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  1. United kingdom occupancy survey Serviced Accommodation Summary Report June 2013

  2. UK Occupancy survey • This study has been commissioned by the National Boards of England, Northern Ireland and Scotland and by Visit Wales (part of the Welsh Government) and supported by the Department for Culture, Media and Sport. • The results have been compiled by The Research Solution.

  3. UK Bedspace Occupancy 2009 - 2013

  4. UK Bedroom Occupancy 2009 - 2013

  5. 2,671 hotels, guesthouses and bed and breakfast establishments throughout the UK supplied data upon which the figures in this summary of results are based (see notes 2 and 3, on Slide 19 – sample sizes and calculation of rates). • UK bedspaceoccupancy (56%) remained on a par with June 2012. UK bedroom occupancy (74%) had risen by 2 percentage points, when compared with the same period in June 2012.

  6. National Room Occupancy June 2009-2013 National BedspaceOccupancy June 2009-2013

  7. Bedspace occupancy varied from 57% in England to 45% in Wales during June 2013. • In the UK during June 2013, bedspace occupancy levels remained the same as June 2012 with room occupancy levels rising by 2 percentage points when compared with the same period the previous year. • Bedspace occupancy in Wales saw a marginal fall of 1 percentage point compared with the previous year with room occupancy remaining at the same level (60%) as in June 2012. • England mirrored the UK as a whole with an increase of 2 pp in room occupancy during this month, but no change in bed occupancy levels when compared with June 2012. • Both measures of room and bedspace occupancy in Scotland increased by 1 and 3 percentage points respectively when compared with the previous year. • Bed occupancy in Northern Ireland fell by 2 percentage points during June 2013, with room occupancy witnessing a more noticeable decrease, falling by 4 percentage points when compared to the previous year. • Bedspace occupancy by non-UK residents stayed the same as June 2012, with England mirroring the UK level. Northern Ireland remained at the same levels as the previous year with only Wales witnessing an increase (up 2 percentage points). (comparable figures for Scotland are no longer collected – (see notes 5a (sample sizes) and 5b (changes in data collected) Slide 19).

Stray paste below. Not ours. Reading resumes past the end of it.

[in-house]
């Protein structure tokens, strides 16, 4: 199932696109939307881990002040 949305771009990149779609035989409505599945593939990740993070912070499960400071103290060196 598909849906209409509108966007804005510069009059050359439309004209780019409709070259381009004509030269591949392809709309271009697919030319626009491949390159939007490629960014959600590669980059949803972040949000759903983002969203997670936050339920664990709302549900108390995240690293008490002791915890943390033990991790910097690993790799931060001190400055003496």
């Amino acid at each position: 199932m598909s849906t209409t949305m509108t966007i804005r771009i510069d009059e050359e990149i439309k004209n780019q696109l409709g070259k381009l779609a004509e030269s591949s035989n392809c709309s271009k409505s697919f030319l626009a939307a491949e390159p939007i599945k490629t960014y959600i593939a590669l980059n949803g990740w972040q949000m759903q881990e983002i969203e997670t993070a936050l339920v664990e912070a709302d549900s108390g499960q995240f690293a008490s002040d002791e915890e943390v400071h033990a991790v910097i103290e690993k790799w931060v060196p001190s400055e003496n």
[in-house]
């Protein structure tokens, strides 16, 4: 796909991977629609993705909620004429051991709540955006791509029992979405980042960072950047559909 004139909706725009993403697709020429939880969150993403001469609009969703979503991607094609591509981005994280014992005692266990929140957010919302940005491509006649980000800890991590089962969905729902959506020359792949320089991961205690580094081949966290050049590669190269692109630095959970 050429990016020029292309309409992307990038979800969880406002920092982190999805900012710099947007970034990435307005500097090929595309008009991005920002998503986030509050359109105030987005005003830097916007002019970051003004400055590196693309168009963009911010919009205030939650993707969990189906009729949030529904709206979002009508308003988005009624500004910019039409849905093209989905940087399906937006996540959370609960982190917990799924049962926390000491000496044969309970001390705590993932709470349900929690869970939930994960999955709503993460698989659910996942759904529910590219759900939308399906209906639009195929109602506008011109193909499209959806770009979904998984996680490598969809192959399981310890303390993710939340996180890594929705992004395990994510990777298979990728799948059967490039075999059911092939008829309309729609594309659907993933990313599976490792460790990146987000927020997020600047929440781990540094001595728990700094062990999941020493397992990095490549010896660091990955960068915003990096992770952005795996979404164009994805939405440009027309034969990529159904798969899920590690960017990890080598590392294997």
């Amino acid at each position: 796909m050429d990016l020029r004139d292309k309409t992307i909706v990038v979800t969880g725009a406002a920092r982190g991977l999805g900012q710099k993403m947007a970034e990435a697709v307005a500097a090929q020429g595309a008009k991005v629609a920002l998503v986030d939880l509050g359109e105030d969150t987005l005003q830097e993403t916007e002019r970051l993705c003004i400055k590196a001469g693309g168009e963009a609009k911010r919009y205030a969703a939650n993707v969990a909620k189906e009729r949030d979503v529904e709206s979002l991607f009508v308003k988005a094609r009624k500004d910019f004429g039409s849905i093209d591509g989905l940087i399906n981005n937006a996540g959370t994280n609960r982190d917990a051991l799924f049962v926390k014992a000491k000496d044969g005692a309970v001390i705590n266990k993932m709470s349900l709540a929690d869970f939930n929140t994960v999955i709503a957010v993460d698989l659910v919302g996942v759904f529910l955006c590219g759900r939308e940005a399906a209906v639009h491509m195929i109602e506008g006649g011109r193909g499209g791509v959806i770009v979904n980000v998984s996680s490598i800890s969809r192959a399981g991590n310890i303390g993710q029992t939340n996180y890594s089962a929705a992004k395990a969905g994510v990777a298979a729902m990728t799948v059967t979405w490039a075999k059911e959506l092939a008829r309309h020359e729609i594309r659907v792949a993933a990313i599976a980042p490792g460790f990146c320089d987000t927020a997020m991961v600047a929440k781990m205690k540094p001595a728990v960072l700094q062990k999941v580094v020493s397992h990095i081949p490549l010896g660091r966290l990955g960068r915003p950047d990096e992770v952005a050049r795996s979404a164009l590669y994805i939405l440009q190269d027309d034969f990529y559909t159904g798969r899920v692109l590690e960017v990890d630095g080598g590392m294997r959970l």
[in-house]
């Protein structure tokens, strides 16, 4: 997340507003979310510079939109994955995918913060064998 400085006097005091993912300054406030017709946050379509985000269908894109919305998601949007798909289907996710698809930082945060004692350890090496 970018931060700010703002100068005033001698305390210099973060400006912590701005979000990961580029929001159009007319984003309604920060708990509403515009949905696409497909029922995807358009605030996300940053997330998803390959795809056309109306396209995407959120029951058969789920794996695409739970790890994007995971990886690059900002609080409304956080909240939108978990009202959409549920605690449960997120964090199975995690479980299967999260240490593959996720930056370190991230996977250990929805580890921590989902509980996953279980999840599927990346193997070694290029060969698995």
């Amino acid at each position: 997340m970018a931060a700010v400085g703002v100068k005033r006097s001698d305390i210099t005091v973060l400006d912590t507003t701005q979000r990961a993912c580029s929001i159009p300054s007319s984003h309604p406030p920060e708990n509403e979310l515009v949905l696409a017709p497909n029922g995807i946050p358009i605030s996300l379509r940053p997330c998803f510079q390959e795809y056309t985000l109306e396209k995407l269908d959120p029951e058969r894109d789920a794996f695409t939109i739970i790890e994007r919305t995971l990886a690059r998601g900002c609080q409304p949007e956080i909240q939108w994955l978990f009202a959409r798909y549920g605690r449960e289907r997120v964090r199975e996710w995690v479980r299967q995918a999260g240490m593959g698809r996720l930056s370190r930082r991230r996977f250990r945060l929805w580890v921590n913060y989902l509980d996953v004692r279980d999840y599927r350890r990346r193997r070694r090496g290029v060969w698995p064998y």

8. ** figures not available

  9. UK: BedspaceOccupancy by type of accommodation June 2009-2013 UK: Room Occupancy by type of accommodationJANUARY 2007-2011 • UK: Bedroom Occupancy • by type of accommodation June 2009-2013

  10. Only the hotel sector saw a rise in both room and bed occupancy levels during this month, up 1 percentage point for bedspace occupancy and 3 pp in room. B&B establishments saw a slight rise of 1 percentage point in room occupancy but remained the same in bed occupancy compared with the previous year. Guesthouse accommodation saw a 3 percentage point drop in bed occupancy and a 1 pp fall in room occupancy. (Table 3). • The biggest increase in both room and bed occupancy was in the 100+ size band, up by 2 pp in bed and 5 pp in room occupancy. The smallest size band also fared better than most, with both bed and room occupancy levels increasing compared to 2012 (up 2 and 4 percentage points respectively). There was a fall in both bed and room occupancy levels in the 4-10 and 51-100 size band (between 1 and 2 percentage points) whilst the 11-25 and 26-50 size bands increased for room occupancy levels but bed occupancy either fell (26-50 rooms) or stayed the same as the previous year (4-10 size band). (Tables 6 and 7). • Across two of the location types, both bed and room occupancy levels had risen compared with the previous year with City/Large Town locations increasing by 2 percentage points in bedspace occupancy and 6pp in room occupancy. Seaside locations witnessed a 3 pp increase in bed occupancy and a marginal rise of 1 pp in room occupancy levels. Small Towns and Countryside/Village locations witnessed a 2 pp increase in room occupancy but bedspace occupancy had stayed the same for Small Towns and had decreased by 1 pp for Countryside/Village locations compared with 2012 (Table 8). • When looking at occupancy levels by tariff, only the £20.00-£29.99 category had witnessed an increase in both the room and bed occupancy levels compared to June 2012. The largest tariff band £60+ saw a 3pp rise in room occupancy but a small decrease of 1 pp in bed occupancy levels. Both the £30.00-£39.99 and the £40.00-£49.99 fell in both measures of occupancy during this period.